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Protap Chandra Ganguly Vs. Commissioner of Income-tax - Court Judgment

LegalCrystal Citation
Subject Direct Taxation
CourtKolkata
Decided On
Reported inAIR1932Cal410
AppellantProtap Chandra Ganguly
RespondentCommissioner of Income-tax
Excerpt:
- .....to give him time till 4th august. the income-tax officer gave him time till 25th july and, on 25th july, the assessee failed to file any return. two days later, on 27th july, his pleader appeared before the income-tax officer and said that, as he had to leave calcutta, he could not submit his return. the income-tax officer said that he could not wait and must finish the assessment there and then. further adjournment was therefore refused. on that date an assessment was made by the income-tax officer under clause (4), section 23, in default of the filing of return. it is quite clear under the income-tax act, that, although an assessee is late in filing his return, nevertheless if he does file it; before the assessment is actually made; the return has to be considered and dealt with.....
Judgment:

Rankin, C.J.

1. The assessee in this case received a notice under Sub-section (2), Section 22, Income-tax Act, requiring him to lodge a return of his income by 2nd June 1927, No return was filed by that date; but, on 4th June, the assessee filed an application through his pleader asking the income-tax officer to give him time till 4th August. The income-tax officer gave him time till 25th July and, on 25th July, the assessee failed to file any return. Two days later, on 27th July, his pleader appeared before the income-tax officer and said that, as he had to leave Calcutta, he could not submit his return. The income-tax officer said that he could not wait and must finish the assessment there and then. Further adjournment was therefore refused. On that date an assessment was made by the income-tax Officer under Clause (4), Section 23, in default of the filing of return. It is quite clear under the Income-tax Act, that, although an assessee is late in filing his return, nevertheless if he does file it; before the assessment is actually made; the return has to be considered and dealt with although out of time.

2. In this case however the assessment was made within the meaning of Sub-section (4), Section 23, on 27th July by which time no return had been filed. On the next day, the assessee came along with his return, but no action could be taken upon that as an order of assessment upon a different basis altogether had already been made. A notice 'of demand was issued upon the basis of the order of assessment and this notice of demand appears to be inaccurate in respect that it did not make clear that the assessment had been made in default of filing a return as distinct from certain other defaults. However that notice of demand operated nothing. It was cancelled and a fresh notice issued. A demand notice to an assessee is simply a notice which apprises him of the previous fact, namely, that he had been assessed at a certain amount.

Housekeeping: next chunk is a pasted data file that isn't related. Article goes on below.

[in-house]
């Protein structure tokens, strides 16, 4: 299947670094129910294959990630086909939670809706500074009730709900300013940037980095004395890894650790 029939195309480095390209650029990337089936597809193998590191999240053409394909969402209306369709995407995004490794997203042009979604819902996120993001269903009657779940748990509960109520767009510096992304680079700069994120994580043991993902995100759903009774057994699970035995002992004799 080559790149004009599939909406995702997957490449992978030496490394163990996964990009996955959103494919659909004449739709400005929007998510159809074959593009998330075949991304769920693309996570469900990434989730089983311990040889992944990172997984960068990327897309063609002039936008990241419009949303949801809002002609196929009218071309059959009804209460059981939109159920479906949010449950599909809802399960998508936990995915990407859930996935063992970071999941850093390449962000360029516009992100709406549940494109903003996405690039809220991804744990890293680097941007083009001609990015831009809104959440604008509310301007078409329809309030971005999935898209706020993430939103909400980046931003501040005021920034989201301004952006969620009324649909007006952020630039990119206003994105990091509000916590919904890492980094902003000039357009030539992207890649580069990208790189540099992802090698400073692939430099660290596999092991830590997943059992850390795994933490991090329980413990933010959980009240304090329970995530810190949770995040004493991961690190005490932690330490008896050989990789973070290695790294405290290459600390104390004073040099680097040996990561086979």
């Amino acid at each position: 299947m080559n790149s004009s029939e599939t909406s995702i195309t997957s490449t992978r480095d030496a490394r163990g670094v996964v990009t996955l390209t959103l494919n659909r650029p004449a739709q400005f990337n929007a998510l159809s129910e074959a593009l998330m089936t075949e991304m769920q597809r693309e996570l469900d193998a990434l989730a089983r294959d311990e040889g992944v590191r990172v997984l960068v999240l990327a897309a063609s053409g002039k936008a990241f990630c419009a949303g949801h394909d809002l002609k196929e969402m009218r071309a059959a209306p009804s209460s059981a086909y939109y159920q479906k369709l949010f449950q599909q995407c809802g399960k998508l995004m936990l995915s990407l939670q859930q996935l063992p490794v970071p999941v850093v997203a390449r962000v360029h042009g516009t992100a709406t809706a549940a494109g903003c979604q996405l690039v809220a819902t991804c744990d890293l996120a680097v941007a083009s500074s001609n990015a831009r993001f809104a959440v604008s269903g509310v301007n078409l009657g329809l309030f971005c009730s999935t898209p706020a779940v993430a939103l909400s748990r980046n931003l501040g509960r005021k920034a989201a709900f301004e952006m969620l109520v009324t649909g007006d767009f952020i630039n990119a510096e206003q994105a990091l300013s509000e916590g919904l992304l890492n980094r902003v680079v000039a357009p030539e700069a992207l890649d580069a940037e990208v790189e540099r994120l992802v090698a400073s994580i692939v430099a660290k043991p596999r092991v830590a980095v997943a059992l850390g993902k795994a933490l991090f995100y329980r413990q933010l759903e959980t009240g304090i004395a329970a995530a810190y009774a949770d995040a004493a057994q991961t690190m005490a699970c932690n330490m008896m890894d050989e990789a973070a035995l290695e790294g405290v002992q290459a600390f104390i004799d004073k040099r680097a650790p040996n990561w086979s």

3. In this position, the assessee submitted several petitions; but, in particular, ho appears to have submitted an application before the income-tax officer under Section 27. It was quite open to the income-tax officer to entertain the application showing that the delay in filing the return was due to sufficient cause and that the assessee should be given the benefit of an order cancelling the assessment of 27th July and directing the assessment to be reopened. The income-tax officer however dealt with that matter on the facts, found no sufficient cause and rejected the application. From this order, an appeal was taken to the Assistant Commissioner. The Assistant Commissioner being of opinion that there was no sufficient cause simply dismissed the appeal. Then the matter was taken to the Commissioner and the Commissioner took the same view that the pleader's negligence was no sufficient cause; but, being asked to refer certain questions of law to this High Court, he has referred two. We are not concerned with the questions which he has not referred.

4. The first question is whether the second notice of demand was a legal one. The answer to that is that there can be no objection whatever to it. There was a perfectly good assessment order on 27th July and the fact that a mistaken notice was sent to the assessee in no way prevents a proper notice being sent when the mistake was discovered.

5. The second question which has been referred to us is whether the Assistant Commissioner of Income-tax should have considered para. 6 of the statement of facts submitted to him. The moaning of that question is whether the Assistant Commissioner on an appeal from an order refusing to re-open the assessment under Section 27 was obliged to enter into the merits of the assessee's return his actual position whether as a member of an undivided Hindu family or otherwise, The Income-tax Commissioner says that the only question before the Assistant Commissioner was whether the assessment should be re-opened, the order, dated 27th July set aside and the assessment re-opened. in my opinion, the Commissioner's view is perfectly right. He having decided that there was no sufficient cause or re-opening the assessment, the assessment order stool and there was nothing then to inquire about.

6. In my opinion therefore the two questions referred to us should be answered in favour of the income-tax authorities and against the assesses.

7. The assessee must pay the costs of this reference.

C.C. Ghose, J.

8. I agree.

Buckland, J.

9. I agree.


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